The oilcloth on our kitchen table needs to be replaced. This is a change that needs careful thought, as the color and pattern of the new one will set the tone and mood for family meals for the foreseeable future.
The table itself was there when we bought the chalet 15 years ago. Built of ordinary pine but not of an interesting age, it was sturdy, functional and boring. So I painted it glossy white.
Anticipating years of use in the country kitchen, I finished the surface with a few coats of durable floor paint. We now had a dazzling but difficult centerpiece to our new domestic lives – immaculate, shimmering and indomitable, the Platonic ideal of a kitchen table.
After a week or two of being scared of it every morning, my wife covered it with the first piece of oilcloth and I haven’t seen my work since.
If the normal precedent is followed, the new oilcloth will be cheerful but moderately – a pleasantly neutral background for any breakfast, light lunch, or casual dinner. But I have to wait and see – my opinion at the buying stage has rarely been asked. Technically, I have veto powers but I have never exercised them. I usually just ratify the done.
In addition, I can be a powerful influence when it comes to setting the table. Our sons are now at an age where they are able to do it when asked, and sometimes they do, but more often than not the placement of their cutlery relative to glassware is downright sloppy. What is more, they seem strangely indifferent when I draw their attention to such shortcomings.
However, they are not entirely oblivious to the intricacies of the table. Usually I place a knife and fork on either side of where the plate will go – with a glass to the right, in the traditional way.
But I can be temperamental and I like to let the boys guess. Sometimes, to surprise them, I cluster the bistro-style cutlery on a napkin a little to the left of each guest. And if the whim takes me, I startle them by deploying unexpected placemats.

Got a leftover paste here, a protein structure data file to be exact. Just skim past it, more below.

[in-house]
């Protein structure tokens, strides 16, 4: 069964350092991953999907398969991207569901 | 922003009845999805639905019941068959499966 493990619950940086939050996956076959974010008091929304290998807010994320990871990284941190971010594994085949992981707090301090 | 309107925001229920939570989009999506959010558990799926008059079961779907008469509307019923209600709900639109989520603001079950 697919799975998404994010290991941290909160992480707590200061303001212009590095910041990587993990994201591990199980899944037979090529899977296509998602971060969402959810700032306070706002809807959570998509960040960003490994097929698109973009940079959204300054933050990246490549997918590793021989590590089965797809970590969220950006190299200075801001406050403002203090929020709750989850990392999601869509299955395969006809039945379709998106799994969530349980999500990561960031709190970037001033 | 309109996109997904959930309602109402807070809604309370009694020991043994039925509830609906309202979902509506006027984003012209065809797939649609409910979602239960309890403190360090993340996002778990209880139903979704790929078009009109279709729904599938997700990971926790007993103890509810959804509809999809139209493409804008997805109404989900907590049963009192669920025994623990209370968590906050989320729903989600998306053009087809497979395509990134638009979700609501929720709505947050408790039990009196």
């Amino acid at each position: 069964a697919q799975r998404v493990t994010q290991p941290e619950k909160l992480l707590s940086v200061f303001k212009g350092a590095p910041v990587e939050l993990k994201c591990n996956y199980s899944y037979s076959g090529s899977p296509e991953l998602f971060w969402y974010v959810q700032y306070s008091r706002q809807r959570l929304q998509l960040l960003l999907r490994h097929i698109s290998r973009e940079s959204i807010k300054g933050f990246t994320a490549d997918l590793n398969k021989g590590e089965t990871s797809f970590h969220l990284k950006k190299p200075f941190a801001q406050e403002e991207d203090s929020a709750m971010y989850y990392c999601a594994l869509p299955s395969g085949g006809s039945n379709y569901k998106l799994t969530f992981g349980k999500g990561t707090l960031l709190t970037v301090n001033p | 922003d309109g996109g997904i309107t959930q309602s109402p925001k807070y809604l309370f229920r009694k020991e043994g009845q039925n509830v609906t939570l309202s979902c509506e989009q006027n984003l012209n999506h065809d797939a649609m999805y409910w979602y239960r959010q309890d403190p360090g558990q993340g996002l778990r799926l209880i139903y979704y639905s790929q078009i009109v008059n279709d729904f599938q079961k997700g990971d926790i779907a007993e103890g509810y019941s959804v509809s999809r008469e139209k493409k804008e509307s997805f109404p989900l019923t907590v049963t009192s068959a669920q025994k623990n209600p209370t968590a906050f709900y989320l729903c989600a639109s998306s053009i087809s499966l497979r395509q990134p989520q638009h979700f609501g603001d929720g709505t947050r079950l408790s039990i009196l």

“What’s the occasion?” they chirp briskly before realizing there isn’t one. But I’ve noticed that when I do this, the conversation that follows is often more lively than usual, and it suggests that the degree to which a table is set not only marks, but can also make it an occasion.
Most families have an established (but not necessarily fixed) hierarchy of feast days. In our home, for example, my birthday dinner was a big event, but not anymore – parenthood took care of it.
My wife often finds the feeling of being spoiled when cooking a particularly delicious dish of my choice – and I do my best to reciprocate when it’s her turn – but we will probably both admit that we feel more special. honored when our seats are settled with the special wine glasses and the best towels.
The boys don’t seem to grasp the intricacies of this last detail. They reluctantly admitted that it wasn’t elegant to wipe your mouth with your hands, then your hands on their jeans, but their favorite concession is to randomly hand out a few squares of ripped paper towel. They seem sadly ignorant of the nuances of gradation of the towels.
These range from squares of lightweight fabrics to thicker papers, followed by everyday cotton and finally premium linen. They also seem to lack any civilized notion of when placemats are typically needed – not to mention the clear distinction between the ordinary and the special.
As for tablecloths, I suspect it will be a few years before I can reasonably expect them to discern when one is appropriate or not. My wife and I have a mutual, almost instinctive, sense of that which has been refined over two decades of having fun together, but sometimes we have to consult each other before choosing the most appropriate tablecloth for the occasion at hand.
Does vivacious but subtle cotton set the right mood? Or what about the heavier and more sober with taste? And a joint decision is always required before choosing the ultimate and supreme option of deploying the infrequently used legacy white damask that automatically grants banquet status to any meal.
Even on such obvious gala occasions, extra and extra-fine discrimination is needed to address seemingly harmless but important and delicate distinctions – depending on the occasion or the guests.
For example: do we light candles; or arrange flowers; and for whom do we bother to polish silverware? It would be recklessly intrusive to discuss the criteria for the latter but when it comes to festive floral displays – the seasonality of country life makes the decision for us.
Our acre and its surrounding hedge offer holly and ivy at Christmas, daffodils at Easter, and elder or fuchsia flowers all summer. And the candles are still working. I love to see their glow reflected in my wife’s eyes. Their soft light soothes the natural restlessness of our sons. And they make my wrinkles almost invisible.
In view of the yellow mountain by Philip Judge is published by Gill Books